save the life of the little sufferer.
The funeral services were conducted yes
terday at 2 p. m. by the Rev. J. R. Boyd
at the parents' residence. There were
quite a number of friends in attendance,
who joined the procession to the cemetery.
Sunday night about 3 o'clock, it is
thought, some sneak thief gained entrance
to the rear room of Swab & Glower's store
by prying open a window. A suit of
clothes belonging to D. Meekins was car
ried away; another suit partly made up
was taken from the room and was found
in the rear of the building. Marks were
also seen upon the door leading into the
main room, showing that the rascals had
made an unsuccessful attempt to force an
entrance into this room.
The stores of the city will keep open this
week until late in order to accommodate
the customers for holidays. A gentleman
yesterday in the gents' furnishing bnsi
reported the weather excellent for his line
and coming as it did when people buy
most, it was a gilt-edgetl day. A number
of other business men wore smiles yester
day from an increase of business. "It's an
ill wind, etc.," one dared to repeat.
The weather yesterdar was prononnced
a dandy from Yankeeville, near the coasts
The early morning did not threaten such a
frightful ending of the dav, but by 5
o'clock the sky commenced to give cold
weather indications and an hour later the
old rime schoolboy was giving little qnota
tions about the snow. The mercury fell
from 47 degrees at 9 a. m. to 25 degrees last
nighf. at midnight. It was a stiff
gale from th north, often called
blizzard and one of the striking features
of the whole thing was that it mattered 1
not whkh way you were goinx yon were
pressing against the storms, giving ples-
triansaniDle cause for running against
each other and then the stereotyped "beg
pardon, plar," was brought out as s sort
of something in place of something e!e.
As a result of the state of affairs work
on the outside of buildings was stopped;
the quitting time dating with the arrival
of the blizzard. The cessation was quite
unexpected, but it is hoped that work will
be resumed at an. early date.
The offenders up before his honor yester
day were principally those accused of car
rying concealed weapons. For this offense
Judge DLron intends giving the extent of
A. G. Smith, an old colored man, who
was displaying a'45-calibre gun to an ex
cited crowd in the East Douglas avenue
eating house, was called upon to pay S3
and costs. The old man had evidently
come to town well prepared, for besides
the gun taken from his hands, another
one of alarming size was fished out of his
Jake Peccari, a character well known in
gambling circles, started out on a little
gunning expedition Sunday night. Being
unable to impress his peculiar greatness
upon any of his own sex he visited"a bagnio
and commenced terrorizing the inmates
by making a target of the spittoons and
other articles of furniture in the house.
The police were called Jake was ar
rested and for the two offenses was called
upon to pay $70 and costs. Besides these
he has against him the charge of being an
all around vagrant and will be tried this
John McKee contributed $5 to the citr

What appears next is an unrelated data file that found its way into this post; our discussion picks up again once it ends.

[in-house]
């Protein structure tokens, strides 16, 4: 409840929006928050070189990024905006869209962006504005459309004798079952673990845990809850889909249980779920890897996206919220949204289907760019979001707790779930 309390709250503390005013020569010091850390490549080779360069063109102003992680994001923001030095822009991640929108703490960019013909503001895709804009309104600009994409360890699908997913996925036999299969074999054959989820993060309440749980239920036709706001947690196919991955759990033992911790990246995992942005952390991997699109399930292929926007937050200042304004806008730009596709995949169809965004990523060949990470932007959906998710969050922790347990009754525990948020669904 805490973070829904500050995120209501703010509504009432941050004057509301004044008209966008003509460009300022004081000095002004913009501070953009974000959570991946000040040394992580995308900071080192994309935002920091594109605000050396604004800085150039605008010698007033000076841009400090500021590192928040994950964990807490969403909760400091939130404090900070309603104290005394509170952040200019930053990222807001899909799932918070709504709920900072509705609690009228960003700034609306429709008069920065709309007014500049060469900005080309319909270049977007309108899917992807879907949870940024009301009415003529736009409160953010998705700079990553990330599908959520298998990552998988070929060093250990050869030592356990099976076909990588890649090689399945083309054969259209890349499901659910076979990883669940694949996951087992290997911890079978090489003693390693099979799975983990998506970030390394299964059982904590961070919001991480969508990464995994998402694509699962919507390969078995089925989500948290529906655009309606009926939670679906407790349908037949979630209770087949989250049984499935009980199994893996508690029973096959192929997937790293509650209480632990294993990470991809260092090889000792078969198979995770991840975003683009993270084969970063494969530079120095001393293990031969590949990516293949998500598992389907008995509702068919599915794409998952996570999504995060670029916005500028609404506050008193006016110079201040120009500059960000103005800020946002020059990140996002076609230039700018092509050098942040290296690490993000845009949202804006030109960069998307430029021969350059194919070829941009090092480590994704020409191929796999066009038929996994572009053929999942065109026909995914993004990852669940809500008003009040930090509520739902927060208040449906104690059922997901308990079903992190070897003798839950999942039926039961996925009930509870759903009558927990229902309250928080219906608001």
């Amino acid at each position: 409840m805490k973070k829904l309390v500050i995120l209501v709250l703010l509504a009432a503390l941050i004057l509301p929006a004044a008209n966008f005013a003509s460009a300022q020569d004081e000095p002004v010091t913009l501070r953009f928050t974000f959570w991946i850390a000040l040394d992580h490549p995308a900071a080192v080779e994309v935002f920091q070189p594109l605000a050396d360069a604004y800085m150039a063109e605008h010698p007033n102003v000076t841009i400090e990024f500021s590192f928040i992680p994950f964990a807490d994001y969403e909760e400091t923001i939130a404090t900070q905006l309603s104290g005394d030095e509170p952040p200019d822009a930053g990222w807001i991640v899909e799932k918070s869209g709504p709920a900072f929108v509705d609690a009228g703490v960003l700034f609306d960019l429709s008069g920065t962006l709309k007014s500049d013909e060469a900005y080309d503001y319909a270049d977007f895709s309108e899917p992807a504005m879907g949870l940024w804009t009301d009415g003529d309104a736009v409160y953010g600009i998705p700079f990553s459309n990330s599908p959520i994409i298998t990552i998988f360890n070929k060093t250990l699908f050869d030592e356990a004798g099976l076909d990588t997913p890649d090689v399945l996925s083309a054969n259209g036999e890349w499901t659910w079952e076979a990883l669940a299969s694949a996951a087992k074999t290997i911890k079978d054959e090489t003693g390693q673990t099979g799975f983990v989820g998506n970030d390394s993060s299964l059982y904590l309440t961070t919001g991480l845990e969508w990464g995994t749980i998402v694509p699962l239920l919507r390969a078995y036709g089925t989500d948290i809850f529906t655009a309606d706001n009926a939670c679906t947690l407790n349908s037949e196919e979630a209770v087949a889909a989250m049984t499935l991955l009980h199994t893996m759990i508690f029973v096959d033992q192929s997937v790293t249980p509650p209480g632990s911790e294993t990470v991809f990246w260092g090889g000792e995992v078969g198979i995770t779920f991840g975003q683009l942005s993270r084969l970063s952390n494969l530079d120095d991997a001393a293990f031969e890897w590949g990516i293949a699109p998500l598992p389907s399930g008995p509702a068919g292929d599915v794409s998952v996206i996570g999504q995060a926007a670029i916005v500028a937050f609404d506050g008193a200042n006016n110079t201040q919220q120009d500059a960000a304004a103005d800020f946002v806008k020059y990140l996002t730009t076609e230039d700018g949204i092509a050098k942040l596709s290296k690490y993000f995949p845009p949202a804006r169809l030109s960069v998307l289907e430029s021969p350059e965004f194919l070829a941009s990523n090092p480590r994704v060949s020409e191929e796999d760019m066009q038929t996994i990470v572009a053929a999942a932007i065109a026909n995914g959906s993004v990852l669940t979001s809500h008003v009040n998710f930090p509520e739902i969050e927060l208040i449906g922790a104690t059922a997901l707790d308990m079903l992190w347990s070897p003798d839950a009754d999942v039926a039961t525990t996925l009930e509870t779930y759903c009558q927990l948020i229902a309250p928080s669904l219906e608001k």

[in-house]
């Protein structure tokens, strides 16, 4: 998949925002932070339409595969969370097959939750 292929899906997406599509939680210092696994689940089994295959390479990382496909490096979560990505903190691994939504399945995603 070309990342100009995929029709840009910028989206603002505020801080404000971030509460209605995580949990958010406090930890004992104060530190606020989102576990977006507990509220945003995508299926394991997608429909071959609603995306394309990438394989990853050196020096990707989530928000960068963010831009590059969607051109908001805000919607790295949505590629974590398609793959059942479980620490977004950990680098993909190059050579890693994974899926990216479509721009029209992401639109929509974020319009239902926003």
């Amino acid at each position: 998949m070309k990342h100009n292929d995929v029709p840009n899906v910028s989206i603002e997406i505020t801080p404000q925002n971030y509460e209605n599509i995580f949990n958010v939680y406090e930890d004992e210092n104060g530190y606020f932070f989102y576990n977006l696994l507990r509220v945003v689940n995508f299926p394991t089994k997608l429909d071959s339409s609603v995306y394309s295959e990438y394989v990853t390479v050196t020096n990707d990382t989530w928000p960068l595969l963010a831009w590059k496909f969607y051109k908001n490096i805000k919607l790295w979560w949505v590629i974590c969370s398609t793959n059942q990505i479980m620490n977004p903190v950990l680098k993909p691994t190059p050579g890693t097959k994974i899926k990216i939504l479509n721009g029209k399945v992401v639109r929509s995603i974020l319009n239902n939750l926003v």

for being drunk the night before.
William Morris was arrested as a whisky
vagrant and fined $10 and costs. He went
out with an officer to get the money, took
"leg bail' and has not since been seen.
Marriage license was yesterday issued to
Casemeer Pelcher and Mary E. Beal, both
Petition was yesterday filed to appoint
aniadministrator for Frank R. Cunning
The trials of the two men from Derby
for violations of the prohibitory law came
up yesterday before Judge Walker. A
continuance in hoth cases was granted for
Both courts will be very busy with civil
work during this week. Justice Walker
has docketed for the first five days of the
week fifty-three cases, and Justice Barrett
has fully as many.
The Salesmen's Protective Association
held a meeting last evening and Mr.
Love was elected president, C. O. Soper
vice-president, Mr. Newton treasurer, and
Mr. Walker secretary. By-laws and con
stitution were adopted and another meet
ing will be held on the first Monday of
The membership numbers sixty-five.
GAUFIEI.D OPERA HOCSE.
The management of the Garfield opera
house have succeeded in securing Frank
Lindall and his company for next week.
They will produce "The Count of Monte ,
Cristo" with appropriate scenerv and cg-
tumes. The company will lc remembered
as the one. that last year gave a ery enter
taining performance of the same play at
MAIN STREET THEATER.
"Divorce, or Woman Against Woman,"'
was given for the first time at this house
last night. On account of the unpleasant
ness of the weather the attendance was
Small: but those who were present were
amply repaid for having braved the ele
ments by seeing a good presentation of
this excellent play.
Special meeting of Elmo Lodg5 of Per
fection, A & A. Scottish Rite at Temple
East Douglas Tuesday, December 20th at
7:50 j). m. Work. All brethern requested
The Tuesday Evening Whist club meets
this evening at the residence of 3Iiss
Nellie Morrison, 238 North Topeka avenue.
The Womans' Relief corps will hold
their next regular meeting at G. A. R.
hall on Tuesday, December 20, at 2:30 p. in.
As the delegates and trustees will be
elected at this meeting, all members are